The important thing to learn from this is that it is crucial to have a structurally-based strategy for applying therapeutic massage techniques. Deep tissue therapy, whether it is myofascial release, myofascial unwinding, myofascial stretching, or deep trigger-point release, will result in significant long-term structural changes. If these releases and changes do not contribute to structural balance and normalization of structural function, then they are likely to contribute to structural distortion patterns and structural dysfunction, which tend to create worsening conditions and increased client pain.
In Jim's case, the tension was released from the musculature of the anterior shoulder and neck first, allowing the shoulders and neck to move back facilitating the initial structural improvement. As the shoulders and neck released, the spasms in the back of the neck and top of the shoulders began releasing even before treatment was ever applied to those areas. If therapy had been applied to the primary areas of pain in the back of the neck and top of the shoulders first, the tightened musculature in the anterior neck and pectoralis muscles would have pulled the head and shoulders forward even further as the posterior musculature was released. The structure would have worsened by the increased misalignment resulting in increased pain. Thus, it is very important for therapists doing therapeutic massage to always be aware of the structural consequences and ramifications of releasing fascia, adhesions and shortened muscles. To address Jim's complaint regarding the pain he experienced with other deep-tissue work, a three-step approach to working deep tissue was used.
The first step is the application of milking strokes to release the fluids, toxins and ischemia, which reduces the inflammation and clears some trigger points. Tissues swollen with toxins, fluid and inflammation are extremely sensitive and painful to touch, so light, slow, gentle strokes are used. This results in a decreased sensitivity of the tissues, which allows palpation of the tissues without major discomfort and prepares the tissues for deeper work.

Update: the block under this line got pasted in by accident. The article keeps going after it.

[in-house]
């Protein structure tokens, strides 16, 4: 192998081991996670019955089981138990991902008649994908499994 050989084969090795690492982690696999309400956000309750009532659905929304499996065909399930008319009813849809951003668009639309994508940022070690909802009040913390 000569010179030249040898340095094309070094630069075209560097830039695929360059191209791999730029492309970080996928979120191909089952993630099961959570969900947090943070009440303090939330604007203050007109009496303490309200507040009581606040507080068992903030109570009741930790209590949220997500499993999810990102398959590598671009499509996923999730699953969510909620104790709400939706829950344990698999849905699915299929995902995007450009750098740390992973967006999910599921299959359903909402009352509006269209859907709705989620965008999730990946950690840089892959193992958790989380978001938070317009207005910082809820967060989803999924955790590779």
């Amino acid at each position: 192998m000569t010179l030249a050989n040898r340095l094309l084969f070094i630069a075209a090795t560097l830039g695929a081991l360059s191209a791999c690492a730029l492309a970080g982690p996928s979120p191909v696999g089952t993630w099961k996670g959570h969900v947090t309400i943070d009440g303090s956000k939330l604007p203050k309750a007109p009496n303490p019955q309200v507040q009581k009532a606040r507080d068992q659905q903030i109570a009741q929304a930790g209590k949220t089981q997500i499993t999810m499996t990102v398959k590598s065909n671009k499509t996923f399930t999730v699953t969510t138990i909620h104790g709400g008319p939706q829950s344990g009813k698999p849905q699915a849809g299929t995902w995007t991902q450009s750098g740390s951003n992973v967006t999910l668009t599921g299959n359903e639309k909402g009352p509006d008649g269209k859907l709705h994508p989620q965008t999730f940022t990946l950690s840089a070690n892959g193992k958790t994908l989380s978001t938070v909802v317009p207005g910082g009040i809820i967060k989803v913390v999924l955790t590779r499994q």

The second step is the application of directed myofascial unwinding strokes to release the holding pattern of fascia in the structural dysfunction and to further clear trigger points. These strokes are very slow. You sink in until you feel the resistance in the tissue and then hold constant, steady pressure until the resistance starts to melt. Follow the tissue as it melts, keeping the pressure slow, steady and constant. You will feel many layers softening and releasing at a deeper level than where the actual pressure is. The deeper you go, the slower you go. These strokes released most of the myofascial holding pattern that held the structural distortion within Jim's neck and shoulders preparing this area for more specific deep work to release scars, adhesions and tightened individual fibers.
The third step is the application of individual fiber strokes to release deep fascia, adhesions, scar tissue and atrophied tissues locked in the soft tissue. Many of these deep adhesions, along with scar tissue, entrap nerves and lock the structure into distortion. These are deep, specific strokes, moving very slowly, staying within pain tolerance levels.
This three step approach can be used in any area of the body and will allow you to apply effective, deep therapeutic massage while staying within your clients' pain tolerance. Jim stated that, even though these strokes appeared to release tissues more deeply than previous deep-tissue treatments, he did not have the discomfort that he experienced in those treatments and his pain disappeared after just a few sessions.
Click here for more information about Don McCann, MA, LMT, LMHC, CSETT.